Colombian Anti-Police Riots Spread in Second Night of Chaos
(Bloomberg) -- Violent protests against police brutality that started in Bogota spread across Colombia on Thursday in a second night of chaos.
At least ten civilians have been killed in and around the capital since Wednesday when video emerged of police repeatedly tasing a man, Javier Ordonez, who begged for mercy. The man was later taken to a police station where officers beat him to death, according to the Mayor’s office.
On Thursday more buses were set on fire, and stores were looted. Local media reported that rioters hijacked a city bus and ran over a woman, killing her. More protests are planned for Friday.
Since Wednesday, more than sixty police stations have been attacked in and around Bogota and, in many cases, torched. The Mayor of Bogota, Claudia Lopez, said police had openly defied her instructions not to use firearms against protesters.
There were also clashes in other towns across the country, from the Venezuelan border, to the western coffee-growing region, to the Caribbean coast. So far, at least 209 civilians and 194 police officers have been injured nationwide over the last two days, according to the Defense Ministry.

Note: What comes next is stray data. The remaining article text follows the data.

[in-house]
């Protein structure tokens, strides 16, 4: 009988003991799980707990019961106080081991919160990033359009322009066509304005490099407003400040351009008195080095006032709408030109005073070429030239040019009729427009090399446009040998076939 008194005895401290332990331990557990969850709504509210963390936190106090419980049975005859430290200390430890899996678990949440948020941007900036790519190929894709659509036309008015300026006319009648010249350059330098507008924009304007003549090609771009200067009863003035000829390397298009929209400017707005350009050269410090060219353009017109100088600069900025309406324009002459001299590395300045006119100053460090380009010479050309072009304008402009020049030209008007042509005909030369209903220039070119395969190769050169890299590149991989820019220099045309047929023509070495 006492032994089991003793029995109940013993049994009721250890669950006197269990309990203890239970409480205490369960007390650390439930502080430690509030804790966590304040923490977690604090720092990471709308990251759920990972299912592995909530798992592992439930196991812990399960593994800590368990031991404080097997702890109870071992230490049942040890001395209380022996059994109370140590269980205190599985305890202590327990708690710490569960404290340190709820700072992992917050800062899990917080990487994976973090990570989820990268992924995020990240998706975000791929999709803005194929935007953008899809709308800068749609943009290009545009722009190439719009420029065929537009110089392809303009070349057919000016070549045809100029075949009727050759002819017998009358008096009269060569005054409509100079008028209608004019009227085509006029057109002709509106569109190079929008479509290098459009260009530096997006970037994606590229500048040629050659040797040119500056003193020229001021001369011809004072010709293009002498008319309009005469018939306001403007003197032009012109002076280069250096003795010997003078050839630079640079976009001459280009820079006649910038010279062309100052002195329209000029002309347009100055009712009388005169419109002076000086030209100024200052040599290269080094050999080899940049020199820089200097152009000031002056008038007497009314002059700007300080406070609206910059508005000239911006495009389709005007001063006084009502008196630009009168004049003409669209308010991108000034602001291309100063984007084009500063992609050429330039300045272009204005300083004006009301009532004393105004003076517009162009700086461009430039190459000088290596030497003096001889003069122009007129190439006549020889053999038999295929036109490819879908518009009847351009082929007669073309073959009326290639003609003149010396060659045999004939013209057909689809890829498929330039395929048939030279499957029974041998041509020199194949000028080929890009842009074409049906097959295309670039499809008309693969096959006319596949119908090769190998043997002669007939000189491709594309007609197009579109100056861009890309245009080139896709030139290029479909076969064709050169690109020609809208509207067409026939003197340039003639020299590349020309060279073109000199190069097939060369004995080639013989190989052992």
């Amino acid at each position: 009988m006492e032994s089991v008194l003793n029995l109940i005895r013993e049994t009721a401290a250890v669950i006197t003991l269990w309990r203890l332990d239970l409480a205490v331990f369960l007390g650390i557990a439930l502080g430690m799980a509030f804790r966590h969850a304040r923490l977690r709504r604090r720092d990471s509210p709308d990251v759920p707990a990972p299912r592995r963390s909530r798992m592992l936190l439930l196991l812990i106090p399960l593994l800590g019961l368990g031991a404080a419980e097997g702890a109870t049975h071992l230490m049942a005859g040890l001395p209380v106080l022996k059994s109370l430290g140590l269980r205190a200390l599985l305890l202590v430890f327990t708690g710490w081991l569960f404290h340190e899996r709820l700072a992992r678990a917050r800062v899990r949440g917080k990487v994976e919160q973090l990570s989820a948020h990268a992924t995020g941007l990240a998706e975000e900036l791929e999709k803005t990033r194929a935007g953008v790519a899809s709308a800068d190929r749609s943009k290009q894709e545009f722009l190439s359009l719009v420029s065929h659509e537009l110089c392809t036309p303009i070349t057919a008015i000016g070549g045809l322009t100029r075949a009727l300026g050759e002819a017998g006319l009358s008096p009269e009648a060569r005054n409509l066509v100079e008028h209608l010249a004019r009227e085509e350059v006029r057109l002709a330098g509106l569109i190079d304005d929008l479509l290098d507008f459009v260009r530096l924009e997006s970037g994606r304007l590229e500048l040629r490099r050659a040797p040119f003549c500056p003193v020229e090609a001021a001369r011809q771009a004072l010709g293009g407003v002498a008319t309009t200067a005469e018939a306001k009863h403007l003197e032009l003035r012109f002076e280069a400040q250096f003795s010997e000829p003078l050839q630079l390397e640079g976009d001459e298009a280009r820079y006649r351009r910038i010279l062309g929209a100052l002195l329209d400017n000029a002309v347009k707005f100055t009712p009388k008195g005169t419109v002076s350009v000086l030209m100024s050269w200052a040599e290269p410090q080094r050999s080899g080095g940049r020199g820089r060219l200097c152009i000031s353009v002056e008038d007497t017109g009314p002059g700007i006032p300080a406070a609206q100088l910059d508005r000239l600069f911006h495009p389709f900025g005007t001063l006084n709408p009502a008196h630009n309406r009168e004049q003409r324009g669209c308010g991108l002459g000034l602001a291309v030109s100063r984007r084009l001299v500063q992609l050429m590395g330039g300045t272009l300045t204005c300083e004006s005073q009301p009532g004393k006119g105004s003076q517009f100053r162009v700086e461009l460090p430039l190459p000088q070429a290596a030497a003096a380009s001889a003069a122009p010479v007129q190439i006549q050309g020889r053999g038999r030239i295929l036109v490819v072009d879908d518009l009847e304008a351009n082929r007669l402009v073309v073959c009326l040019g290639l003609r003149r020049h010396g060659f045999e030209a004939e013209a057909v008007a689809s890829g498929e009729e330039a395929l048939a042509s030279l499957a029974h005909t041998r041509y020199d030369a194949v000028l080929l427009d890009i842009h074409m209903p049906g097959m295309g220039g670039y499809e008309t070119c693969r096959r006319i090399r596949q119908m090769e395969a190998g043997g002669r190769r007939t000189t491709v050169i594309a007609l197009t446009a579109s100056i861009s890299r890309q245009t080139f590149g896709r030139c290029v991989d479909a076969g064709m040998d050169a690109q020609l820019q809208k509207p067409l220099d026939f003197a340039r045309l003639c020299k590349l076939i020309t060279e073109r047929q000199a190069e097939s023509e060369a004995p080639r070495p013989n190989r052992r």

The protests come as restrictions to curb the pandemic were eased this month. President Ivan Duque urged citizens to avoid mass gatherings which could risk increasing the number of infections. Colombia has had 700,000 confirmed cases of the diseases, making it the sixth-worst affected country globally.
Defense Minister Carlos Trujillo said Friday that authorities will investigate the police officers involved in Ordonez’s death, for murder. Another five officers were suspended over the killing, after two were suspended on Thursday.
Lopez, who is left-leaning, has slammed the police for the “absolutely indiscriminate and disproportionate use of force” while Duque, a conservative, has called for Colombians not to stigmatize law enforcement officers.
The clip of Ordonez being killed reminded many of the death of George Floyd during an arrest in Minneapolis in May, which began months of protests across the U.S.
Anti-government demonstrations last November gained steam and continued for weeks after a teenager in Bogota was killed at the hands of anti-riot police.
After rising to above 60% in May, Duque’s approval rating slipped to 54% in a September poll carried out by Centro Nacional de Consultoria. The recent demonstrations will likely further undermine Duque’s approval ratings, said Maria Luisa Puig, an analyst at Eurasia Group.
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